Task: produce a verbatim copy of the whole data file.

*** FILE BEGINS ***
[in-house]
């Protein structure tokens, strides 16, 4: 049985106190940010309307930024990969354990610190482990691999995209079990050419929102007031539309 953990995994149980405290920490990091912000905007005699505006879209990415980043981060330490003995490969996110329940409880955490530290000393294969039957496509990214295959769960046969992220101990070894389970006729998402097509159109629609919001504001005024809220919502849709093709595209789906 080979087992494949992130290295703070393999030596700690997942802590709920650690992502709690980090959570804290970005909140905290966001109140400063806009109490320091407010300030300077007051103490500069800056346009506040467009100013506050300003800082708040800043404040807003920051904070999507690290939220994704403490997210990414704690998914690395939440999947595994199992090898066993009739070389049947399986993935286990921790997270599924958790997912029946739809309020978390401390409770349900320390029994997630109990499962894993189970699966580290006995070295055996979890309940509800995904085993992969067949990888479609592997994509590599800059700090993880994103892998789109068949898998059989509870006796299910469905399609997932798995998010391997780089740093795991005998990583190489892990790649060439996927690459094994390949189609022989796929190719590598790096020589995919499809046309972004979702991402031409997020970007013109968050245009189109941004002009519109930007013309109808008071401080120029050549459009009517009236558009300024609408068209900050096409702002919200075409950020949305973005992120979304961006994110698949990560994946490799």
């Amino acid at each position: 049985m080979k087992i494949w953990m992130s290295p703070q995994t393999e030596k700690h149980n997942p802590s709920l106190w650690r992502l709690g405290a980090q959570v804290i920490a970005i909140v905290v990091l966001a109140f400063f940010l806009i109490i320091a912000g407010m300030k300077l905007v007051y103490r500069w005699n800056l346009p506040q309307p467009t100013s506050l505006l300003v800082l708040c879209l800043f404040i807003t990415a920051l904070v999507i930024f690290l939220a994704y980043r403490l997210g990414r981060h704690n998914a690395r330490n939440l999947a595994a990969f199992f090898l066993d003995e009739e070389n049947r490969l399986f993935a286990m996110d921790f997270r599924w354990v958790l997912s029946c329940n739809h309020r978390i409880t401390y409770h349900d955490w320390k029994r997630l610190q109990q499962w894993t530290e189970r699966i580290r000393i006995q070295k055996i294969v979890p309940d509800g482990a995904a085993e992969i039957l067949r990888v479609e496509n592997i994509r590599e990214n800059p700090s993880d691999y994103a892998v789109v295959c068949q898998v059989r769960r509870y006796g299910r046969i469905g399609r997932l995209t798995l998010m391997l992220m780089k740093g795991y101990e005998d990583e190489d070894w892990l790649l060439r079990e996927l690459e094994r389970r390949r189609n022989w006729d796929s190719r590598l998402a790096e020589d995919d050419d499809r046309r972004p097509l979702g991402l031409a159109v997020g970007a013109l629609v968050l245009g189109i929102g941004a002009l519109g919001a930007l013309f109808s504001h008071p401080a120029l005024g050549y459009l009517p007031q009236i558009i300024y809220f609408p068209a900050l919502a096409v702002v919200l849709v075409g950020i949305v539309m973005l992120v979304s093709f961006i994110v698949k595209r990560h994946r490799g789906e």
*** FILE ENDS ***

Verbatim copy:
[in-house]
């Protein structure tokens, strides 16, 4: 049985106190940010309307930024990969354990610190482990691999995209079990050419929102007031539309 953990995994149980405290920490990091912000905007005699505006879209990415980043981060330490003995490969996110329940409880955490530290000393294969039957496509990214295959769960046969992220101990070894389970006729998402097509159109629609919001504001005024809220919502849709093709595209789906 080979087992494949992130290295703070393999030596700690997942802590709920650690992502709690980090959570804290970005909140905290966001109140400063806009109490320091407010300030300077007051103490500069800056346009506040467009100013506050300003800082708040800043404040807003920051904070999507690290939220994704403490997210990414704690998914690395939440999947595994199992090898066993009739070389049947399986993935286990921790997270599924958790997912029946739809309020978390401390409770349900320390029994997630109990499962894993189970699966580290006995070295055996979890309940509800995904085993992969067949990888479609592997994509590599800059700090993880994103892998789109068949898998059989509870006796299910469905399609997932798995998010391997780089740093795991005998990583190489892990790649060439996927690459094994390949189609022989796929190719590598790096020589995919499809046309972004979702991402031409997020970007013109968050245009189109941004002009519109930007013309109808008071401080120029050549459009009517009236558009300024609408068209900050096409702002919200075409950020949305973005992120979304961006994110698949990560994946490799």
């Amino acid at each position: 049985m080979k087992i494949w953990m992130s290295p703070q995994t393999e030596k700690h149980n997942p802590s709920l106190w650690r992502l709690g405290a980090q959570v804290i920490a970005i909140v905290v990091l966001a109140f400063f940010l806009i109490i320091a912000g407010m300030k300077l905007v007051y103490r500069w005699n800056l346009p506040q309307p467009t100013s506050l505006l300003v800082l708040c879209l800043f404040i807003t990415a920051l904070v999507i930024f690290l939220a994704y980043r403490l997210g990414r981060h704690n998914a690395r330490n939440l999947a595994a990969f199992f090898l066993d003995e009739e070389n049947r490969l399986f993935a286990m996110d921790f997270r599924w354990v958790l997912s029946c329940n739809h309020r978390i409880t401390y409770h349900d955490w320390k029994r997630l610190q109990q499962w894993t530290e189970r699966i580290r000393i006995q070295k055996i294969v979890p309940d509800g482990a995904a085993e992969i039957l067949r990888v479609e496509n592997i994509r590599e990214n800059p700090s993880d691999y994103a892998v789109v295959c068949q898998v059989r769960r509870y006796g299910r046969i469905g399609r997932l995209t798995l998010m391997l992220m780089k740093g795991y101990e005998d990583e190489d070894w892990l790649l060439r079990e996927l690459e094994r389970r390949r189609n022989w006729d796929s190719r590598l998402a790096e020589d995919d050419d499809r046309r972004p097509l979702g991402l031409a159109v997020g970007a013109l629609v968050l245009g189109i929102g941004a002009l519109g919001a930007l013309f109808s504001h008071p401080a120029l005024g050549y459009l009517p007031q009236i558009i300024y809220f609408p068209a900050l919502a096409v702002v919200l849709v075409g950020i949305v539309m973005l992120v979304s093709f961006i994110v698949k595209r990560h994946r490799g789906e």